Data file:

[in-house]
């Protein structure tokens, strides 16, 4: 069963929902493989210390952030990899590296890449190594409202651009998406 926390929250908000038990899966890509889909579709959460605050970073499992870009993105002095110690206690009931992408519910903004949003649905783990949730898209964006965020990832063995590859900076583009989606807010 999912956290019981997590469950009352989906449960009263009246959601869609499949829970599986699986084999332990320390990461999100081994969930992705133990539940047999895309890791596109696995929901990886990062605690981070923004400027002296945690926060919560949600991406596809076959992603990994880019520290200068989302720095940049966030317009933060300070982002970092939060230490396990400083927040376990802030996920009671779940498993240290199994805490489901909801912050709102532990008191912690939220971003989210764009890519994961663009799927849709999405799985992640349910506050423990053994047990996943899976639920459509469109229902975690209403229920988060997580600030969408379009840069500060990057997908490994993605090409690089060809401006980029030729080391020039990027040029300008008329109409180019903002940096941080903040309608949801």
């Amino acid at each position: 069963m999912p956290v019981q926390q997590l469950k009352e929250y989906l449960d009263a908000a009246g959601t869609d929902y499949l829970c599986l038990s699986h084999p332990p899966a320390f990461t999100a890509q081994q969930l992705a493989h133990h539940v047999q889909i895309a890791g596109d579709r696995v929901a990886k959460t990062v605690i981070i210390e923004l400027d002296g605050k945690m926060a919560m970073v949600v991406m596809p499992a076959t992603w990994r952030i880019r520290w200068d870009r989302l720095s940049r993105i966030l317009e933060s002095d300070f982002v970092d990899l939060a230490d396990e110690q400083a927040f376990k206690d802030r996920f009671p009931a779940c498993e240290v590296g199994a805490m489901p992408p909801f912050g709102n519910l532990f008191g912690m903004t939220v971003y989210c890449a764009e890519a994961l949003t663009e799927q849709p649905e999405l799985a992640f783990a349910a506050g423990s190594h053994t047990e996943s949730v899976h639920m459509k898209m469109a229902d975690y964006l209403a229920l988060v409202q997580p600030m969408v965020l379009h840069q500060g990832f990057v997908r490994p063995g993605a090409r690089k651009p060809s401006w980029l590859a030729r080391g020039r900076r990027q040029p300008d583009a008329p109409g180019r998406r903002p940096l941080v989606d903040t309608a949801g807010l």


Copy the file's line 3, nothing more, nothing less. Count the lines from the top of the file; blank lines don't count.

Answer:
């Amino acid at each position: 069963m999912p956290v019981q926390q997590l469950k009352e929250y989906l449960d009263a908000a009246g959601t869609d929902y499949l829970c599986l038990s699986h084999p332990p899966a320390f990461t999100a890509q081994q969930l992705a493989h133990h539940v047999q889909i895309a890791g596109d579709r696995v929901a990886k959460t990062v605690i981070i210390e923004l400027d002296g605050k945690m926060a919560m970073v949600v991406m596809p499992a076959t992603w990994r952030i880019r520290w200068d870009r989302l720095s940049r993105i966030l317009e933060s002095d300070f982002v970092d990899l939060a230490d396990e110690q400083a927040f376990k206690d802030r996920f009671p009931a779940c498993e240290v590296g199994a805490m489901p992408p909801f912050g709102n519910l532990f008191g912690m903004t939220v971003y989210c890449a764009e890519a994961l949003t663009e799927q849709p649905e999405l799985a992640f783990a349910a506050g423990s190594h053994t047990e996943s949730v899976h639920m459509k898209m469109a229902d975690y964006l209403a229920l988060v409202q997580p600030m969408v965020l379009h840069q500060g990832f990057v997908r490994p063995g993605a090409r690089k651009p060809s401006w980029l590859a030729r080391g020039r900076r990027q040029p300008d583009a008329p109409g180019r998406r903002p940096l941080v989606d903040t309608a949801g807010l």